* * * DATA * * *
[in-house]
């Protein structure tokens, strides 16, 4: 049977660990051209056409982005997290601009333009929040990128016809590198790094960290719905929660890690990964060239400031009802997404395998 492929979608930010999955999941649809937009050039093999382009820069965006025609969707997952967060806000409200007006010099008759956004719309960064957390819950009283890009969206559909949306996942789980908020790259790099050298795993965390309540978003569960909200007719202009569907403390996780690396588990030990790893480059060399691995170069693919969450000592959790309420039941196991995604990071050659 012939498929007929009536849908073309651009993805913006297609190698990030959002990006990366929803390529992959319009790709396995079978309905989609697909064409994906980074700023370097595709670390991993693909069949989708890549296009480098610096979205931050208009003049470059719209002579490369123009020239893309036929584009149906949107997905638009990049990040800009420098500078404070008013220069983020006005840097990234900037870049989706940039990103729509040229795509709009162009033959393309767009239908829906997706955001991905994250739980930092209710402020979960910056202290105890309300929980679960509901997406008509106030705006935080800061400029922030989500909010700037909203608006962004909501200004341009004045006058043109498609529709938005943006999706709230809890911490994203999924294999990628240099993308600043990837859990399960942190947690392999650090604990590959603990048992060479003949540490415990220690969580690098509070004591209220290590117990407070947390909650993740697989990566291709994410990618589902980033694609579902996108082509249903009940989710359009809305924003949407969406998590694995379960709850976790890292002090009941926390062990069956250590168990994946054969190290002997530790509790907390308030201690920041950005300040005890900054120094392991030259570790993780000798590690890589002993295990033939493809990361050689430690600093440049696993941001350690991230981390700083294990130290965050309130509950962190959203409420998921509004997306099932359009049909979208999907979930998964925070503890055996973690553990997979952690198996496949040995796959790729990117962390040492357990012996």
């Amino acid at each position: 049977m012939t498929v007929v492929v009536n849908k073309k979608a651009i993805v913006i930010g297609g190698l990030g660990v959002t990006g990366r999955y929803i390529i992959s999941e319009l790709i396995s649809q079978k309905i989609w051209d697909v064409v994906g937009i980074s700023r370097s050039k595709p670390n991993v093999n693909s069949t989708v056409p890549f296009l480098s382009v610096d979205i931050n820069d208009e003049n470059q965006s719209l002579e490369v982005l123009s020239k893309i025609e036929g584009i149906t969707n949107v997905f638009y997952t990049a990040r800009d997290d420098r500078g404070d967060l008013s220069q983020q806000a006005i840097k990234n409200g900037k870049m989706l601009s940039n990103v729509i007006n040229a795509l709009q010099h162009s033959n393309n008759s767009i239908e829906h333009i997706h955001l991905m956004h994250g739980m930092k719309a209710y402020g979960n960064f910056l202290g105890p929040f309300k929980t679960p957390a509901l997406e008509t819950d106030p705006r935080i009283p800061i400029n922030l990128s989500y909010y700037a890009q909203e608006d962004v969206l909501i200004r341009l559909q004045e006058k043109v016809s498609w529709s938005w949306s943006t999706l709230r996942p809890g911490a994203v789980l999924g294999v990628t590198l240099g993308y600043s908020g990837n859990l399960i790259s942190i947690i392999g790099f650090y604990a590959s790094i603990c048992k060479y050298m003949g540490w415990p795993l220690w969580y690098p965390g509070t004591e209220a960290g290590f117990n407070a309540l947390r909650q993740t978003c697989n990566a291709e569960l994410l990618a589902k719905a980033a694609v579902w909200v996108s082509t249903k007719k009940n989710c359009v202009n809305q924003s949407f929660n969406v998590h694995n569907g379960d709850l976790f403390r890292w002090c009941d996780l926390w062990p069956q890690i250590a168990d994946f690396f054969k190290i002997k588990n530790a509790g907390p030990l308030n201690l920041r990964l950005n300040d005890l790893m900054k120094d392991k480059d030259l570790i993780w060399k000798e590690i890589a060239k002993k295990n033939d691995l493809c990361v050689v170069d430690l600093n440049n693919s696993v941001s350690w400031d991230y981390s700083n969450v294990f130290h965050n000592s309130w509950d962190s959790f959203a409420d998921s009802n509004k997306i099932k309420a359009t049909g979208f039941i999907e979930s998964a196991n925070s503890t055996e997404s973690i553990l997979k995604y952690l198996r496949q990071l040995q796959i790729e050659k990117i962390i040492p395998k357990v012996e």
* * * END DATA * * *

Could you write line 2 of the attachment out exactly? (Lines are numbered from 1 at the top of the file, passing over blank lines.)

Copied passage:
């Protein structure tokens, strides 16, 4: 049977660990051209056409982005997290601009333009929040990128016809590198790094960290719905929660890690990964060239400031009802997404395998 492929979608930010999955999941649809937009050039093999382009820069965006025609969707997952967060806000409200007006010099008759956004719309960064957390819950009283890009969206559909949306996942789980908020790259790099050298795993965390309540978003569960909200007719202009569907403390996780690396588990030990790893480059060399691995170069693919969450000592959790309420039941196991995604990071050659 012939498929007929009536849908073309651009993805913006297609190698990030959002990006990366929803390529992959319009790709396995079978309905989609697909064409994906980074700023370097595709670390991993693909069949989708890549296009480098610096979205931050208009003049470059719209002579490369123009020239893309036929584009149906949107997905638009990049990040800009420098500078404070008013220069983020006005840097990234900037870049989706940039990103729509040229795509709009162009033959393309767009239908829906997706955001991905994250739980930092209710402020979960910056202290105890309300929980679960509901997406008509106030705006935080800061400029922030989500909010700037909203608006962004909501200004341009004045006058043109498609529709938005943006999706709230809890911490994203999924294999990628240099993308600043990837859990399960942190947690392999650090604990590959603990048992060479003949540490415990220690969580690098509070004591209220290590117990407070947390909650993740697989990566291709994410990618589902980033694609579902996108082509249903009940989710359009809305924003949407969406998590694995379960709850976790890292002090009941926390062990069956250590168990994946054969190290002997530790509790907390308030201690920041950005300040005890900054120094392991030259570790993780000798590690890589002993295990033939493809990361050689430690600093440049696993941001350690991230981390700083294990130290965050309130509950962190959203409420998921509004997306099932359009049909979208999907979930998964925070503890055996973690553990997979952690198996496949040995796959790729990117962390040492357990012996």